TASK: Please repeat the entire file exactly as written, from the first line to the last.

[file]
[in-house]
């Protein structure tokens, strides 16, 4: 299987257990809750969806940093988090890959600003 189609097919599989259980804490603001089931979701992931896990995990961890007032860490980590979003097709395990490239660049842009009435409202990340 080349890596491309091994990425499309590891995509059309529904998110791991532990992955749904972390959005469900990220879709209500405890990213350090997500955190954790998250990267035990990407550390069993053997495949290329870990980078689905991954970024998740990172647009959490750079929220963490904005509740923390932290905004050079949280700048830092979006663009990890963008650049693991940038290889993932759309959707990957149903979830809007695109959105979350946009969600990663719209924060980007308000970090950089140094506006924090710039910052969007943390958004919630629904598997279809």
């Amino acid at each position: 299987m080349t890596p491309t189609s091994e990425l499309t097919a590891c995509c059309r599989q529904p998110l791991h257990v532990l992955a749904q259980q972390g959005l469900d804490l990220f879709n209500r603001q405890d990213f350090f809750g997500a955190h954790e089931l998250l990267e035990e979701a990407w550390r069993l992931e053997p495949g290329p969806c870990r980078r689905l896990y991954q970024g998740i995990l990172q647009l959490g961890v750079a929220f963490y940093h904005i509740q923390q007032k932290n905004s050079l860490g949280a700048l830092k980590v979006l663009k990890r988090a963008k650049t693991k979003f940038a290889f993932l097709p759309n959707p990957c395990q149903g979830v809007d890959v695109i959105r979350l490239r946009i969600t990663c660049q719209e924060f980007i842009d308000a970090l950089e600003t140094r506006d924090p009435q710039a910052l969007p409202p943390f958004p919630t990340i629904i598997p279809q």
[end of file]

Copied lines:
[in-house]
């Protein structure tokens, strides 16, 4: 299987257990809750969806940093988090890959600003 189609097919599989259980804490603001089931979701992931896990995990961890007032860490980590979003097709395990490239660049842009009435409202990340 080349890596491309091994990425499309590891995509059309529904998110791991532990992955749904972390959005469900990220879709209500405890990213350090997500955190954790998250990267035990990407550390069993053997495949290329870990980078689905991954970024998740990172647009959490750079929220963490904005509740923390932290905004050079949280700048830092979006663009990890963008650049693991940038290889993932759309959707990957149903979830809007695109959105979350946009969600990663719209924060980007308000970090950089140094506006924090710039910052969007943390958004919630629904598997279809």
């Amino acid at each position: 299987m080349t890596p491309t189609s091994e990425l499309t097919a590891c995509c059309r599989q529904p998110l791991h257990v532990l992955a749904q259980q972390g959005l469900d804490l990220f879709n209500r603001q405890d990213f350090f809750g997500a955190h954790e089931l998250l990267e035990e979701a990407w550390r069993l992931e053997p495949g290329p969806c870990r980078r689905l896990y991954q970024g998740i995990l990172q647009l959490g961890v750079a929220f963490y940093h904005i509740q923390q007032k932290n905004s050079l860490g949280a700048l830092k980590v979006l663009k990890r988090a963008k650049t693991k979003f940038a290889f993932l097709p759309n959707p990957c395990q149903g979830v809007d890959v695109i959105r979350l490239r946009i969600t990663c660049q719209e924060f980007i842009d308000a970090l950089e600003t140094r506006d924090p009435q710039a910052l969007p409202p943390f958004p919630t990340i629904i598997p279809q």